Not good enough; no Scherzer, no deal. Beane left the winter meetings in Nashville without trading Haren, and started making noises like he planned to keep the roster intact, and go for it in 2008. The fact that the Angels didn’t end up with Miguel Cabrera helps make that decision seem more plausible. Next thing you know, quotes like this show up in the press:
"There is no doubt in my mind that Oakland will sign Bonds," one major-league executive said Thursday as the winter meetings wound down. "I’d be shocked if it didn’t happen."
Well, that set off quite a storm of discussion, didn’t it? If you’re the Diamondbacks or some other team that had Dan Haren as Plan A or Plan B, and all over ESPN they’re discussing Barry Bonds joining the A’s, you’re thinking, hmm…maybe I won’t be getting Dan Haren after all. Because if the A’s trade Dan Haren and rebuild for 2010, there’s certainly no reason for the A’s to put up with the headaches that come with Barry Bonds.
The recipe, in summary: drop a large spoonful of Barry Bonds rumors into your "we-are-contenders" broth, stir well, and let simmer for two days. Then get a taste of this:
Arizona has been the most aggressive suitor for Haren, with a package of up to five prospects, including outfielder Carlos Gonzalez, pitcher Brett Anderson and, as a possible player to be named, pitcher Max Scherzer, the 11th pick of the 2006 draft. Were the A’s to conclude a deal with the Diamondbacks, it could happen early in the week.
Jay Marshall (pictured above) was typical of players chosen in the Rule 5 draft: talented, but not quite ready for the majors. He had some moderate success against left-handed batters (.717 OPS against), but basically had no way to get right-handed batters out at all (.869 OPS). I think he needs another year or two in the minors. The A’s spent a roster spot on him the entire season, only to lose him on waivers to the Red Sox after the year was over. (Update: and now, the A’s just claimed Marshall back.)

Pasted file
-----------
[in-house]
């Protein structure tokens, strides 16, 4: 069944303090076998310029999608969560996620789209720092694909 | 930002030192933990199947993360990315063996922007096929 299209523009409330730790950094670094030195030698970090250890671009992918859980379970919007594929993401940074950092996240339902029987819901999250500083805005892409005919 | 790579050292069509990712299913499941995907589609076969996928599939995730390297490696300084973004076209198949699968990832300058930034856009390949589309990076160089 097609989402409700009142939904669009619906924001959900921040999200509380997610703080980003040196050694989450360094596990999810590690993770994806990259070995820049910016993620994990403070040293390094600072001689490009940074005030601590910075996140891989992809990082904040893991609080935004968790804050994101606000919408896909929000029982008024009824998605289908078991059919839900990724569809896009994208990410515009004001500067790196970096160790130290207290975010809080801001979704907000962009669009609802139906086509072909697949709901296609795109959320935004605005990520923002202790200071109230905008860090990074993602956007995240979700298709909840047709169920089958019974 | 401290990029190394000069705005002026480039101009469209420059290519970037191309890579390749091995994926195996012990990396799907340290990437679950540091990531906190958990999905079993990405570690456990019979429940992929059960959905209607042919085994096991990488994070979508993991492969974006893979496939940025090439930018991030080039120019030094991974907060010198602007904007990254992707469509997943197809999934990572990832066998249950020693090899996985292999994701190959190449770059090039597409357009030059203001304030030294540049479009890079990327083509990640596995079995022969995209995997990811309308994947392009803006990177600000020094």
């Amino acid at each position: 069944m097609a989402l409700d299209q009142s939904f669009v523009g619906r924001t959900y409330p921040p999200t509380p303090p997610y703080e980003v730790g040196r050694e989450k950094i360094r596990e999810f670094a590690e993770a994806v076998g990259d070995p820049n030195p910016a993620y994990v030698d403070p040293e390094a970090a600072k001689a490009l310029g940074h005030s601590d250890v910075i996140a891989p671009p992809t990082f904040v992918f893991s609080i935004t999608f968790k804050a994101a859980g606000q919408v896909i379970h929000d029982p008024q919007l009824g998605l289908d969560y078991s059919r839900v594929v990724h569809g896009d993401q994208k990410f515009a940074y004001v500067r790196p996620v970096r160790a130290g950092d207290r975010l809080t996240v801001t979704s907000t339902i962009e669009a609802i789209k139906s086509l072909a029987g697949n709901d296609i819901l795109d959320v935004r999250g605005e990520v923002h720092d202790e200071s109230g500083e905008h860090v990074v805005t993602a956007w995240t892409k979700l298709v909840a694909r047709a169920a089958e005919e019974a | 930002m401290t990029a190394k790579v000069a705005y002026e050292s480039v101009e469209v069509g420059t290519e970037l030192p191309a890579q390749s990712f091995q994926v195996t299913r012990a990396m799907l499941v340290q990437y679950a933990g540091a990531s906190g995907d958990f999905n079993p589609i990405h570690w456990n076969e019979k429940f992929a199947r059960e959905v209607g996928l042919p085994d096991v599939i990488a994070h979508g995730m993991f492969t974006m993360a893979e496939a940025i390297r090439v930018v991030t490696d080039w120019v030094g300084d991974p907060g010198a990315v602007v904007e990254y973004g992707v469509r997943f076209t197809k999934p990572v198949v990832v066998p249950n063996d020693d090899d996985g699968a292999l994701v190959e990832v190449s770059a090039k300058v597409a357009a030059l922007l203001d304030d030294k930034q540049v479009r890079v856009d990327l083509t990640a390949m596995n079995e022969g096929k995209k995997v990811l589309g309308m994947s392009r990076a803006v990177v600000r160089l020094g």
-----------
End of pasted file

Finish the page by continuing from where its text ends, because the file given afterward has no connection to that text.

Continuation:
To lose Marshall would after all that would seem like a waste of a roster spot. Then again, with all the injuries, the A’s could barely find enough players to fill out the 25-man roster anyway, so who else were they going to fill that spot with? In hindsight, it would have been wiser to protect Jared Burton, who went to Cincinnati in the same Rule 5 draft, and had himself a darn good year.
Hernandez, a 49th-round draft-and-follow out of Broward (Fla.) Community College in 2002, spent two stints in the Mexican League in 2005 before spending all of 2006 at high Class A Winston-Salem. The 23-year-old pitched at Double-A Birmingham this past season and boosted his profile significantly in the Arizona Fall League.
Often compared to Twins righthander Matt Guerrier for his command and control rather than pure stuff, Hernandez is also an innings-eater with an above-average curveball.
"This is a guy someone’s going to bite on," said one National League scouting director. "He’s all guts and showed the ability to shut people down with games on the line. He profiles as more of a middle reliever, but any manager you talk to who’s had him will tell you they’re not afraid to put him in there in the ninth inning.
"His fastball can be fringy, but he’s got a pretty good curveball with a lot of depth to it, and his changeup is probably his second-best pitch."
Hernandez went 0-0, 0.00 in 12 appearances for Phoenix during his AFL season. He struck out 11 in 12 innings, walking four.
In other words, a typical A’s Duchschererianistic find: a young player in another organization without impressive physical skills, but excellent statistics: 84 strikeouts, 23 walks in 85.1 IP at AA as a 22 year old. I’m sure the A’s are happy with their choice.
The A’s lost two of their 2002 Moneyball draft picks in the minor-league portion of the Rule 5 draft: Brant Colamarino was selected by Toronto, and Ben Fritz was taken by Detroit. Perhaps this move will help them finally reach the majors, to join 10 other major-league players (Swisher, Blanton, Brown, Teahen, Murphy, Kiger, Burton, Komine, Papelbon (didn’t sign), Taubenheim (ditto)) the A’s selected in that famous draft.
Unconfirmable sources have informed Catfish Stew that following today’s trade of Cameron Maybin (pictured above), Andrew Miller, and some other fuzzy feline fluff to Florida in exchange for the awesomely studly bat of Miguel Cabrera and the cooler-than-words-can-describe Dontrelle Willis, the Oakland Athletics have changed their trade demands when it comes to their most prominent trade bait, Dan Haren.
No longer are the A’s asking for four top prospects in return for Haren. Instead, the A’s will simply give Haren away to any NL team that is willing to switch leagues with them.